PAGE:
There is not the slightest chance that the world has a hard landing and India does not. We are only 7% of the global economy; the idea that we will stand out is a fantasy to me,” says Swaminathan Aiyar, Consulting Editor, ET NOW in an interaction with Tamanna Inamdar. Edited excerpts:
How worried should we be about the US going into recession?
We should be very worried; there are actually two recessionary scenarios. In the first quarter of this calendar year, United States’ economy was minus 1.5% GDP. The second quarter figures are not out yet, and it is possible they will also be negative. This would mean that we have already had a recession in the first half of 2022 but that would be a mild recession from which there may be some kind of a comeback in the third quarter. But beyond that, if the Fed keeps increasing its interest rates, it will create a much deeper recession by the end of this year or in 2023.
So, currently what has happened in the first half is that we may have seen a very very mild recession, which is not a serious issue. There has been a slowdown in the world economy, no doubt about it, but if this is all and we do a little better, it would be a very bearable thing. The real problem we face is what happens six months or nine months down the road. It is entirely possible that if the Fed keeps raising interest rates, it can spark a recession in the USA by squeezing activity. At the same time, the rise in interest rates by the Fed can spark an enormous flow of dollars out of all emerging markets. We would be hit by something different, not only a fall in demand but also a huge exodus of dollars out of emerging markets. This will create other problems where the exchange rate will go down, our imported inflation will go up and we would feel a bigger need to raise interest rates. If we get another deep recession, which is a possibility but not a certainty, there would be a lot of trouble for us.
How would a hard landing for the global economy play out for India?
There is not the slightest chance that the world has a hard landing and India does not. We are only 7% of the global economy; the idea that we will stand out is a fantasy to me. I will, however, say that it is possible that the world itself has a soft landing, and so if the world has a soft landing India could; if the world has a hard landing, I am sure India will. In good times India looks much better than other emerging markets, but if panic sets in, it affects all emerging markets because when money starts to flow out of emerging markets, a large number of funds dedicated to them, and those are not India-specific, exit.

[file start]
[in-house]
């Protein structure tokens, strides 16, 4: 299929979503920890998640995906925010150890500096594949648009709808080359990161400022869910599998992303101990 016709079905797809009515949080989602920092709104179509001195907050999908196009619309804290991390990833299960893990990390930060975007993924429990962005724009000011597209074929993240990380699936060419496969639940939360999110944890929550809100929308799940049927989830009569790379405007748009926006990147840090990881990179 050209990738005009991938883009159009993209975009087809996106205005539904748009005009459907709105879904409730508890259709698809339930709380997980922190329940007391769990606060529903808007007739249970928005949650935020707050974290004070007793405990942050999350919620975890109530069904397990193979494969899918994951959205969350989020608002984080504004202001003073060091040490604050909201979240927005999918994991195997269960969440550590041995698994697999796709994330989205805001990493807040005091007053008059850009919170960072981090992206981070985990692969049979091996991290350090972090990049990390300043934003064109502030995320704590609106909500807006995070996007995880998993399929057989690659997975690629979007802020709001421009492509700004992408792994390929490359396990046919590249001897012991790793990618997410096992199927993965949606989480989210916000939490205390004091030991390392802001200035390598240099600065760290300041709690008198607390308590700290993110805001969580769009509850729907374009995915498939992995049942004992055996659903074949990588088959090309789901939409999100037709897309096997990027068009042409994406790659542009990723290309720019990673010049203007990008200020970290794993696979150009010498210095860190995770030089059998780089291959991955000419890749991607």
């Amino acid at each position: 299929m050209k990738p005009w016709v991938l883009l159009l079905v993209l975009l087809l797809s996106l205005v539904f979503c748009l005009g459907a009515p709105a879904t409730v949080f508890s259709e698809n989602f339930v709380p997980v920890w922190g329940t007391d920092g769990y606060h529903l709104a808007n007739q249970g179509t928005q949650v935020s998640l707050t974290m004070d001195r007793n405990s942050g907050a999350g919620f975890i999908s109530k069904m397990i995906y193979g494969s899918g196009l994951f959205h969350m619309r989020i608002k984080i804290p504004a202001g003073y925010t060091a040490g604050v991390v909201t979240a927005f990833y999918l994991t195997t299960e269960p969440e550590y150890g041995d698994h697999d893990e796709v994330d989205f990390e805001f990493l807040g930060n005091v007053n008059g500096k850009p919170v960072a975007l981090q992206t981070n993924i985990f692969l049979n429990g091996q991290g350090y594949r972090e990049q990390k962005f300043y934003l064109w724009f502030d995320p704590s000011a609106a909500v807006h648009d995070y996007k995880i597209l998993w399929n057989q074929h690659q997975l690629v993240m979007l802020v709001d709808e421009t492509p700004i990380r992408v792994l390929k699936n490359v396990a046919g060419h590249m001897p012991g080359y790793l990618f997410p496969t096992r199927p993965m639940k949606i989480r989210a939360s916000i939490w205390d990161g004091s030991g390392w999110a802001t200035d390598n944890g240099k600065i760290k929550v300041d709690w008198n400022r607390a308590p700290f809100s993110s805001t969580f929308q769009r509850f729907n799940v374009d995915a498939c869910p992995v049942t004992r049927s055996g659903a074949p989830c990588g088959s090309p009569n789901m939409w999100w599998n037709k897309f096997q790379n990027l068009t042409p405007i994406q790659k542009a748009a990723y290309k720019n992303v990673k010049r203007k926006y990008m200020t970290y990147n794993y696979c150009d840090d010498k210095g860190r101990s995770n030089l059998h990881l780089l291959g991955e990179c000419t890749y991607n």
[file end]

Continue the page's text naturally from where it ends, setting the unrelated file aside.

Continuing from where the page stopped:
Right now already we are suffering from imported inflation because the rupee has depreciated against the dollar and gone from 74 to 80. You will have a huge panicky exit if it goes from 80 to 90; that itself causes so much additional inflation in India. Suppose China ends all the lockdowns, there is peace in Ukraine and everything returns to normal, can the world suddenly look nice and sunny? It is a possibility although I do not think it is probable. On the other hand, two more things can happen — Russian sanctions and the war can deepen, there can be further cuts and this time the West may actually really cut off oil consumption from Russia. In that scenario, I think it is Goldman Sachs suggesting that oil price might go to $280-$300 a barrel. On the other hand, Citibank says that if there is a deep recession and demand disappears the price of oil may fall all the way to $65 and perhaps further to even to $45. I personally say you must hope for the best and prepare for the worst.
This article was originally published in Economic Time son July 28, 2022.